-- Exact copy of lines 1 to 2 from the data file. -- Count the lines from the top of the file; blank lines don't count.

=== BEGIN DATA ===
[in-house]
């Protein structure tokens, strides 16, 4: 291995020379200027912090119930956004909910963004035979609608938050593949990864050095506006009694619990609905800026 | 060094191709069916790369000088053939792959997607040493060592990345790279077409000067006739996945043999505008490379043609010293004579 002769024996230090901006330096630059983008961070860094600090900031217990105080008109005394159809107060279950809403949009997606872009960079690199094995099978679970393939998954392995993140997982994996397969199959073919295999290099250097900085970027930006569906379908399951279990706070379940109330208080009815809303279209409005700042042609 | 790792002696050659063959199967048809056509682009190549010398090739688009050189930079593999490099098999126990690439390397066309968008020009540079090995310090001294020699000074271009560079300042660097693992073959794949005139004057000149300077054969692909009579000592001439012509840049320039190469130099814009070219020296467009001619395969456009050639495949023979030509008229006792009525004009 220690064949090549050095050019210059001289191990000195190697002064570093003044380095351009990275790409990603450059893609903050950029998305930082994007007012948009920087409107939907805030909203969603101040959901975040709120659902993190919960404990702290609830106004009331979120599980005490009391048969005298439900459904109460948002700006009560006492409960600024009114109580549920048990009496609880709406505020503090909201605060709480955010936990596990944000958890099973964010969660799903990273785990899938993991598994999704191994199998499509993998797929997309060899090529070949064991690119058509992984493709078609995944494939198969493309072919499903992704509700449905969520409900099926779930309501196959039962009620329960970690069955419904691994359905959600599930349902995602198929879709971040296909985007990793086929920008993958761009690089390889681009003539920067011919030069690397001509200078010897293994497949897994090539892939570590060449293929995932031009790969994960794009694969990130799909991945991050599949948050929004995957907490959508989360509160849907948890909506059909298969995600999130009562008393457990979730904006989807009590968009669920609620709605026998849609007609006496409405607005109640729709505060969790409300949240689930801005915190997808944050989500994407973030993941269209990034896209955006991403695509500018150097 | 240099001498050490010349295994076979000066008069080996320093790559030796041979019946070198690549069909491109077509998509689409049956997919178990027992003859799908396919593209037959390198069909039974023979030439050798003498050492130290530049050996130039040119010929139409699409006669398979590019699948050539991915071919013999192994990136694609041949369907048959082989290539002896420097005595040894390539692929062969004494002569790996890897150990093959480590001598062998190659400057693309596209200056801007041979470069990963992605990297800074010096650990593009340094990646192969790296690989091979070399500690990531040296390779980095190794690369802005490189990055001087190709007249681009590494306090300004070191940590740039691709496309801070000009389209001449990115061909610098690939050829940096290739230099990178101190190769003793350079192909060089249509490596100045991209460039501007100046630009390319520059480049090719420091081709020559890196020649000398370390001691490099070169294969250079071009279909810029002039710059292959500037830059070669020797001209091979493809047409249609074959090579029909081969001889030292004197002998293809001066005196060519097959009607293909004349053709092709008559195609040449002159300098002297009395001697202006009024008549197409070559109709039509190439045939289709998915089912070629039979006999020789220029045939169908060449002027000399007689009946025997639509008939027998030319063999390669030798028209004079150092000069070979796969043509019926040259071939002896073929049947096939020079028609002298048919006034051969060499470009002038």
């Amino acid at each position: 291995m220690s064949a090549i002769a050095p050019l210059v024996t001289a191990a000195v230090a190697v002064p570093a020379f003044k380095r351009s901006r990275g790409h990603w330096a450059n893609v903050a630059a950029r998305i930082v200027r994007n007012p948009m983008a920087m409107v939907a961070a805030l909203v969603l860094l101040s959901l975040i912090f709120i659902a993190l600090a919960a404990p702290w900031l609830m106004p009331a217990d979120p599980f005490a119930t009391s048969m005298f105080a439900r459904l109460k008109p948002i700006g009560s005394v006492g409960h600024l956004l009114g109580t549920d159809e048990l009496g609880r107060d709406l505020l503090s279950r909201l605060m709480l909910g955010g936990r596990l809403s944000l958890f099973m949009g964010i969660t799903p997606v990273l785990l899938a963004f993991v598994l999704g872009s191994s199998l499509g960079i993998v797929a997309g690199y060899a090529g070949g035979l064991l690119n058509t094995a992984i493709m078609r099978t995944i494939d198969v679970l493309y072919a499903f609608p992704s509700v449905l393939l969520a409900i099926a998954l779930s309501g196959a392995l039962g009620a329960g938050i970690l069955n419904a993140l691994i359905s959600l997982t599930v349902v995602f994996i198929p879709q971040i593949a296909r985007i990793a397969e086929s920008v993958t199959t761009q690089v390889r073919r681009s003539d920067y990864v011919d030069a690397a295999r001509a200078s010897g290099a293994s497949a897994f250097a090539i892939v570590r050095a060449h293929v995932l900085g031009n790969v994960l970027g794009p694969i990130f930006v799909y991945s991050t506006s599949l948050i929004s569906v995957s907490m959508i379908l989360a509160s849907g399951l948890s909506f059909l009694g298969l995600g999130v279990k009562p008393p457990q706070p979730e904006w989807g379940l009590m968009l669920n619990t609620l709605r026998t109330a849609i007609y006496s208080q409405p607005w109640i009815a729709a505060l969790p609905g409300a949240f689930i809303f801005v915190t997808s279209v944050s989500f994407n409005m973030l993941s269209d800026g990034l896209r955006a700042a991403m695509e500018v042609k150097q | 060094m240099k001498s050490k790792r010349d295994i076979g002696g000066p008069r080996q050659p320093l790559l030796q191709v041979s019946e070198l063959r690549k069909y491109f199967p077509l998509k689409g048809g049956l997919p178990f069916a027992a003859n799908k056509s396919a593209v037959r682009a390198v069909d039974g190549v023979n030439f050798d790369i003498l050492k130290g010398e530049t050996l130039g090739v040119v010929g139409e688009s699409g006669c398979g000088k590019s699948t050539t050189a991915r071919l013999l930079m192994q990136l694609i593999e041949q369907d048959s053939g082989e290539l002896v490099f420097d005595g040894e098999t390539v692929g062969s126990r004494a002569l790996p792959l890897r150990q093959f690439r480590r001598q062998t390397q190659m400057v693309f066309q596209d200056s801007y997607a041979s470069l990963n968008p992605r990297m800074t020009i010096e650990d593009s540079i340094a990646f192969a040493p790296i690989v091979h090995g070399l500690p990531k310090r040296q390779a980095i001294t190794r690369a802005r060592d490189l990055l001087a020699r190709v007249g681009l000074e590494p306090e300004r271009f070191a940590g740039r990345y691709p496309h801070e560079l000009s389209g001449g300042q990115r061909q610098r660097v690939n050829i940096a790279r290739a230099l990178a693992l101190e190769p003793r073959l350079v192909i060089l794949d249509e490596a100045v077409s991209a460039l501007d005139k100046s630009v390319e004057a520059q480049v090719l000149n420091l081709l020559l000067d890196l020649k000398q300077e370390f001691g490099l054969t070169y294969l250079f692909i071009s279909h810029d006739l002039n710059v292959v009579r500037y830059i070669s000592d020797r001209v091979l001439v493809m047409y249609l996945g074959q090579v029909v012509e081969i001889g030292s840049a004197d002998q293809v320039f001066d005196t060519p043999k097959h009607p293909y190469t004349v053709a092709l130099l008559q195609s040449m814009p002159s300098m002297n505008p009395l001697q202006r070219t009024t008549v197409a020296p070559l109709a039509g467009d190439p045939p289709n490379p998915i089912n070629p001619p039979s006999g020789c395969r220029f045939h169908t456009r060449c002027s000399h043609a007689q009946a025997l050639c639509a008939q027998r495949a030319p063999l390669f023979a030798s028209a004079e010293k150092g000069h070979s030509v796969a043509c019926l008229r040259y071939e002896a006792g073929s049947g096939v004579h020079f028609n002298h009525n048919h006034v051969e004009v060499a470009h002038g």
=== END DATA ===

[in-house]
């Protein structure tokens, strides 16, 4: 291995020379200027912090119930956004909910963004035979609608938050593949990864050095506006009694619990609905800026 | 060094191709069916790369000088053939792959997607040493060592990345790279077409000067006739996945043999505008490379043609010293004579 002769024996230090901006330096630059983008961070860094600090900031217990105080008109005394159809107060279950809403949009997606872009960079690199094995099978679970393939998954392995993140997982994996397969199959073919295999290099250097900085970027930006569906379908399951279990706070379940109330208080009815809303279209409005700042042609 | 790792002696050659063959199967048809056509682009190549010398090739688009050189930079593999490099098999126990690439390397066309968008020009540079090995310090001294020699000074271009560079300042660097693992073959794949005139004057000149300077054969692909009579000592001439012509840049320039190469130099814009070219020296467009001619395969456009050639495949023979030509008229006792009525004009 220690064949090549050095050019210059001289191990000195190697002064570093003044380095351009990275790409990603450059893609903050950029998305930082994007007012948009920087409107939907805030909203969603101040959901975040709120659902993190919960404990702290609830106004009331979120599980005490009391048969005298439900459904109460948002700006009560006492409960600024009114109580549920048990009496609880709406505020503090909201605060709480955010936990596990944000958890099973964010969660799903990273785990899938993991598994999704191994199998499509993998797929997309060899090529070949064991690119058509992984493709078609995944494939198969493309072919499903992704509700449905969520409900099926779930309501196959039962009620329960970690069955419904691994359905959600599930349902995602198929879709971040296909985007990793086929920008993958761009690089390889681009003539920067011919030069690397001509200078010897293994497949897994090539892939570590060449293929995932031009790969994960794009694969990130799909991945991050599949948050929004995957907490959508989360509160849907948890909506059909298969995600999130009562008393457990979730904006989807009590968009669920609620709605026998849609007609006496409405607005109640729709505060969790409300949240689930801005915190997808944050989500994407973030993941269209990034896209955006991403695509500018150097 | 240099001498050490010349295994076979000066008069080996320093790559030796041979019946070198690549069909491109077509998509689409049956997919178990027992003859799908396919593209037959390198069909039974023979030439050798003498050492130290530049050996130039040119010929139409699409006669398979590019699948050539991915071919013999192994990136694609041949369907048959082989290539002896420097005595040894390539692929062969004494002569790996890897150990093959480590001598062998190659400057693309596209200056801007041979470069990963992605990297800074010096650990593009340094990646192969790296690989091979070399500690990531040296390779980095190794690369802005490189990055001087190709007249681009590494306090300004070191940590740039691709496309801070000009389209001449990115061909610098690939050829940096290739230099990178101190190769003793350079192909060089249509490596100045991209460039501007100046630009390319520059480049090719420091081709020559890196020649000398370390001691490099070169294969250079071009279909810029002039710059292959500037830059070669020797001209091979493809047409249609074959090579029909081969001889030292004197002998293809001066005196060519097959009607293909004349053709092709008559195609040449002159300098002297009395001697202006009024008549197409070559109709039509190439045939289709998915089912070629039979006999020789220029045939169908060449002027000399007689009946025997639509008939027998030319063999390669030798028209004079150092000069070979796969043509019926040259071939002896073929049947096939020079028609002298048919006034051969060499470009002038």